Partial Functional Characterization of an Aquaporin 3 Ortholog From the European Eel, Anguilla anguilla
The Bulletin: Mount Desert Island Biological Laboratory
Maintenance of body fluid composition and osmoregulation are essential for metazoan animals to survive. Aquatic animals face the particular problem of directly interacting with an aqueous environment that differs markedly in osmolality from their internal physiology. Freshwater (FW) fish experience driving forces for osmotic water uptake across the exposed epithelial surfaces of the gill and the gut. They compensate by drinking little and producing large volumes of dilute urine. Conversely, marine fish experience osmotic water loss to the sea and compensate by drinking seawater (SW) and excreting the excess salts ingested via the gills and the kidney. A number of species are euryhaline, exhibiting remarkable physiological adaptation as they move at some stage of their life cycle between FW and SW environments. One such example is the European eel Anguilla anguilla, a euryhaline teleost. In order for species such as the eel to acclimate to environments of different salinity, water and ion transport pathways in epithelia which interface with the environment must be under tight regulation.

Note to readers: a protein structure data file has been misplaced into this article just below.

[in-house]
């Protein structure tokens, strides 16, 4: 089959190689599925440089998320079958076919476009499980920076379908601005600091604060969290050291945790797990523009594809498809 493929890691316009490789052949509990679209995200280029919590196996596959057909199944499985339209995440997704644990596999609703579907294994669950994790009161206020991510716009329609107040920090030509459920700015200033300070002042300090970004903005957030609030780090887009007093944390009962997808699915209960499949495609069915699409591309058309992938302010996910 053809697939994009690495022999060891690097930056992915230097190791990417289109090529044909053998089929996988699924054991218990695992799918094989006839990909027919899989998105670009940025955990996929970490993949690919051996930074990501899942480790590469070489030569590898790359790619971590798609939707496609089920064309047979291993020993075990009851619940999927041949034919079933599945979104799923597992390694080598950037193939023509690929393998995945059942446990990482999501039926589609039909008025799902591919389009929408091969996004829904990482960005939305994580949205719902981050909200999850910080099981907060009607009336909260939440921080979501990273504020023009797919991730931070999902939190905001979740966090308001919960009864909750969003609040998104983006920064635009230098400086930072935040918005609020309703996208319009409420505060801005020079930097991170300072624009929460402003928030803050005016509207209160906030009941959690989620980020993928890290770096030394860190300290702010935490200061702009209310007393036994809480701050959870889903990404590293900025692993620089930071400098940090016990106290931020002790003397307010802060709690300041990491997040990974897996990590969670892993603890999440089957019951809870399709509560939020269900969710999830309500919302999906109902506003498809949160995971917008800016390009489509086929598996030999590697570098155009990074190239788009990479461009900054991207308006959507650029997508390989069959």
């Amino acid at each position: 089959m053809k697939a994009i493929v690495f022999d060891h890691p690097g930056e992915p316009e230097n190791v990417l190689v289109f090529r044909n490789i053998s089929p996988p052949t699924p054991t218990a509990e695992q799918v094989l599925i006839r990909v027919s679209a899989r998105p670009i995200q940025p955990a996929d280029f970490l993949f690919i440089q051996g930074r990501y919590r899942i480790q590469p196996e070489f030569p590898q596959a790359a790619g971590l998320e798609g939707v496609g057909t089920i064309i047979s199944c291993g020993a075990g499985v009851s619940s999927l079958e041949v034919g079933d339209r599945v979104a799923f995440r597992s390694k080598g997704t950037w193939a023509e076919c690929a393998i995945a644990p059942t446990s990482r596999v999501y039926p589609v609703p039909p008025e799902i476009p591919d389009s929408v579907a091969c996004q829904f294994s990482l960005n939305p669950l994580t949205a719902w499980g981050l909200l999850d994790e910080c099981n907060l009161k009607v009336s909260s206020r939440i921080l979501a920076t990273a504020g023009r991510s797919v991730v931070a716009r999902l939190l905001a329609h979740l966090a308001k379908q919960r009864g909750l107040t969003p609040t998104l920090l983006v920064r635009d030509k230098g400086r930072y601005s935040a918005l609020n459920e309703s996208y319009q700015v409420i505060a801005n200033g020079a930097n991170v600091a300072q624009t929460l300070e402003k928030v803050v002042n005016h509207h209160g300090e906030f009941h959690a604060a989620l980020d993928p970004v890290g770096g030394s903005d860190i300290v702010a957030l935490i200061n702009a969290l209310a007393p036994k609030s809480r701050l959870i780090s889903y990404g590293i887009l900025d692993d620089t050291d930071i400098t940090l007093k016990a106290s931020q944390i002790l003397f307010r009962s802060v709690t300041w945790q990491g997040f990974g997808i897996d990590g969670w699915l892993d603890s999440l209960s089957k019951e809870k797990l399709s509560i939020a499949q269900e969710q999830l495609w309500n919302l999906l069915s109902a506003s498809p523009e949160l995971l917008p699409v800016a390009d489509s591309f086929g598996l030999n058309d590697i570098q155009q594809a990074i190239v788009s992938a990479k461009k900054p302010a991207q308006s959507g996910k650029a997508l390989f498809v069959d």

MacIver, Bryce, Zachary S. Karim, Mark L. Zeidel, Christopher P. Cutler, Warren G. Hill.
"Partial Functional Characterization of an Aquaporin 3 Ortholog From the European Eel, Anguilla anguilla."
The Bulletin: Mount Desert Island Biological Laboratory, 45: 109-111.